"By the second or third day that you’re homeless, in the car with all your clothes, your pots and pans, everything, having to wash yourself in a public rest room, you logically start to feel dirty. You prefer to use the drive-through [at fast-food restaurants] where no one will see you. You begin to hide your family."—Invisible Nation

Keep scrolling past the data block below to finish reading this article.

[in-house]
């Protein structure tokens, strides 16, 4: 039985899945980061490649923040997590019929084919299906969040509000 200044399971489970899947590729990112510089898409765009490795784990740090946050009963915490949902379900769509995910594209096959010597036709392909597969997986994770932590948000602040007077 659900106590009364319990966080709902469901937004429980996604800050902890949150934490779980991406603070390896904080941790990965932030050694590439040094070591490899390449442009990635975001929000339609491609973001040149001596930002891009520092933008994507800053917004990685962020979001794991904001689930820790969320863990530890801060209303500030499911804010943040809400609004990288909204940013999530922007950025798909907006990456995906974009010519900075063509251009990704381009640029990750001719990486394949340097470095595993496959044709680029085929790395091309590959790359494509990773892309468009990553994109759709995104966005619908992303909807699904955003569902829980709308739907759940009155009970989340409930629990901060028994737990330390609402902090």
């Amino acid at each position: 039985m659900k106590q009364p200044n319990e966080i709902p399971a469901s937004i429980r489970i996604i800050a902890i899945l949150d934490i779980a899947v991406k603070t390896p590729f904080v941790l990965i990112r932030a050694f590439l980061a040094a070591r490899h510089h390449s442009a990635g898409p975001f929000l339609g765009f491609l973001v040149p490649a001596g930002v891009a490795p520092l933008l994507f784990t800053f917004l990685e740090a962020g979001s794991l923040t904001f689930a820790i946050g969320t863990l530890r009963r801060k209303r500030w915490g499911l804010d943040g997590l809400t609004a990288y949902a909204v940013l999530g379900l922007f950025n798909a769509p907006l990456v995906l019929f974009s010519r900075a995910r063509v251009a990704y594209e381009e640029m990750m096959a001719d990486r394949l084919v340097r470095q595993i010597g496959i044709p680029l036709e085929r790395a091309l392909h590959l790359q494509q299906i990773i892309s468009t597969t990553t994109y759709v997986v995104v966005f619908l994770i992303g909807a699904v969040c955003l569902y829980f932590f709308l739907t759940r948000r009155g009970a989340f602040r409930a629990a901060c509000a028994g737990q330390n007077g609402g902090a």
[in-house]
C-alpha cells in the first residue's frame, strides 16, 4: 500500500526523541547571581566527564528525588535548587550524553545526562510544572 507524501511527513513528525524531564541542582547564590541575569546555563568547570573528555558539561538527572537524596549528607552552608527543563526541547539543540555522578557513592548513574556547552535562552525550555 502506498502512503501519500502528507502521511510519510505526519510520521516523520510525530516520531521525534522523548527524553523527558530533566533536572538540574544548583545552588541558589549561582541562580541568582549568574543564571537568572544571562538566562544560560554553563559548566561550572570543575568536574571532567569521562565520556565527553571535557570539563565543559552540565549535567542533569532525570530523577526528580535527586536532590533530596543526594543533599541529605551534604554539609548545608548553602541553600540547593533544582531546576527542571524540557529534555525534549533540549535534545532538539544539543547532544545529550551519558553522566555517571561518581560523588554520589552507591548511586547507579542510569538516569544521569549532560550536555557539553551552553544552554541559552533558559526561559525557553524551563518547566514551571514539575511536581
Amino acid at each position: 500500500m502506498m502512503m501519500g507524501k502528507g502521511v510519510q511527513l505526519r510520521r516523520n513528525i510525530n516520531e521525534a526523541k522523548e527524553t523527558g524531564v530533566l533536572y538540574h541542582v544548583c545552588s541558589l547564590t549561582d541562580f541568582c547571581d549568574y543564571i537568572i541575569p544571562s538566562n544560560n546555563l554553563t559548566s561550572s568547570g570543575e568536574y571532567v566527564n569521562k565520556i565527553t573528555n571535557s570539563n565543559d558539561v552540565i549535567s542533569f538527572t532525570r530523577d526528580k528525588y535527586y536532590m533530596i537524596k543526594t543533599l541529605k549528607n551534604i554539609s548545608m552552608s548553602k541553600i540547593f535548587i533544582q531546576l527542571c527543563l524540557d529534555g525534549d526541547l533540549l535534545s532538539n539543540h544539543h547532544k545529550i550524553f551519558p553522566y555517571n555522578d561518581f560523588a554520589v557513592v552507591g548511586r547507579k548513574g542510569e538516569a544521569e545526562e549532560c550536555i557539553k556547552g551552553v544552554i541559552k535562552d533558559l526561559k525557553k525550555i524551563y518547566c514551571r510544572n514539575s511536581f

More than 2.5 million children are homeless in the United States every year. In every state, children are living packed in with relatives, or in cars, or motel rooms, or emergency shelters, the only constant being too many people in too little space. In a vividly-written narrative, experienced journalist Richard Schweid takes us on a spirited journey through this "invisible nation," giving us front-row dispatches. Based on in-depth reporting from five major cities, Invisible Nation looks backward at the historical context of family homelessness, as well as forward at what needs to be done to alleviate this widespread, although often hidden, poverty. Invisible Nation is a riveting must-read for anyone who wants to know what is happening to the millions of families living at the bottom of the economy.